Let the tablet era begin!

Yes, that should have been the ambitious objective of the iPad team when it launched its version of tablets in the global market on January 27, 2010. Although Microsoft coined the term “tablet” in early 2001, for some reason it didn’t catch on. But Apple’s iPad has paved the way for the tablet market. Now we have not just iPads, we have Samsung Galaxy, Motorola Zoom, Dell Streak, LG Optimus, HTC Flyer, Blackberry Playbook … and the list keeps growing day by day.

How does it affect the global market?

As per Gartner’s report, 20 million tablets were sold in 2010, 54.8 million will be sold in 2011, and the total will grow to more than 208 million in 2014, beating the number of PCs across the world. Tablets have totally changed the way we see, listen, share, and hear things. Now we have 3D applications (apps) that show the complete anatomy of the human body and explain how each system works. We have apps that detect our current location and show us various options to reach our destination and apps that dynamically change the location of the story based on our location. We have apps that read the barcode of the book and give us the book’s ratings, reviewer comments, and comparative prices.

As Don Norman says, “When the technology serves the basic needs, the user experience dominates.” Now we have the technology that allows us to do anything so that we can focus on finding the right solution for our requirements.

How does it affect other industries?

There are many industries that have been affected, predominantly the publishing, learning, and gaming industries. Now almost all major publications have a mobile presence. There are also many options for publishers to be a part of the tablet revolution. Their content can be converted into interactive books, EPUB files, talking books, comics, and so on. Publishers can really give life to their content. If you are a science publisher, you can enable your readers to feel how climate change will affect the overall environment by providing a slider bar to experiment with different climates. If you are an educational publisher, you can enable your students to experience the theory of balance just by allowing them to tilt the device and balance an object. There are many possibilities to bring the content alive by using current technologies. Although we had such technologies in the past, tablets have brought it all into our hands, or rather to our fingertips.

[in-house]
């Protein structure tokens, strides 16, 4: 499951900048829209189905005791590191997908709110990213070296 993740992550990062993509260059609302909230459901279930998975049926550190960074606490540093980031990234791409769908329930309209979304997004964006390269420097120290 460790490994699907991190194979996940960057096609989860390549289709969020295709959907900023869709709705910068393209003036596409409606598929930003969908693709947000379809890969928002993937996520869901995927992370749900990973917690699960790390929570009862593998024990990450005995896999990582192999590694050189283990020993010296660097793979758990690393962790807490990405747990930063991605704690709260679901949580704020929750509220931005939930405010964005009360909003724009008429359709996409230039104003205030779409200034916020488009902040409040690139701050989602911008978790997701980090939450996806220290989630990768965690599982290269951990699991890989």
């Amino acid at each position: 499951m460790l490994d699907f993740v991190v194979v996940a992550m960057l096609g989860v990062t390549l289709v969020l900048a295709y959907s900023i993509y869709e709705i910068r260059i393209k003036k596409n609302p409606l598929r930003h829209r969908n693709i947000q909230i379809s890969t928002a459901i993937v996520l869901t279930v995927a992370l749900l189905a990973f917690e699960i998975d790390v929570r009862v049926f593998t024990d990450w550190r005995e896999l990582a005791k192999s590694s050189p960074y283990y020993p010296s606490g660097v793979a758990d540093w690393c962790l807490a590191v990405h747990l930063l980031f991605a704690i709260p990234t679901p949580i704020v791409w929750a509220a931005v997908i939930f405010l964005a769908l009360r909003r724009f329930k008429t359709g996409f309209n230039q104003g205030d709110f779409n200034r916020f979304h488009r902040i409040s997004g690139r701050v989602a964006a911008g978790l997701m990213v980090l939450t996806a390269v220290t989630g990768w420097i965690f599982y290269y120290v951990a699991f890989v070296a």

How does it affect development technology?

When it comes to technology, there are plenty of options available to develop applications for mobile devices. There are frameworks available that allow you to program in your preferred programming language and deliver the applications to various mobiles. You are no longer dependent on any one technology. You can program your app by using HTML 5, Java, .Net, or action script. There are open source technologies and frameworks that will convert your code to suit the requirements of different mobiles. If you want a better user experience and control over device components such as accelerometer, camera, and other features, then it’s best to stick to native code programming. This varies between devices as shown in the following table:

Devices/OS

Native programming technology

iPhone/iPad/iPod  Cocoa, Objective C
Android tablets Java
RIM Java or Adobe SDK
HTC Flyer Java

We’ll continue to monitor the tablet and mobile device landscape and keep you posted on new developments.  

Feel free to post comments and questions below, or get in touch with me directly at u.karthick@macmillansolutions.com

Karthick Ulaganathan

Head – Visual Programming Team

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One Response to Let the tablet era begin!

  1. I may have to buy the Kindle Fire. It’s $199; far cheaper than the iPad. My iPad is the first one, and it now has a bug, as well. When I go online, it kicks me off after a few seconds and doesn’t take me back to the same page. Frustrating!

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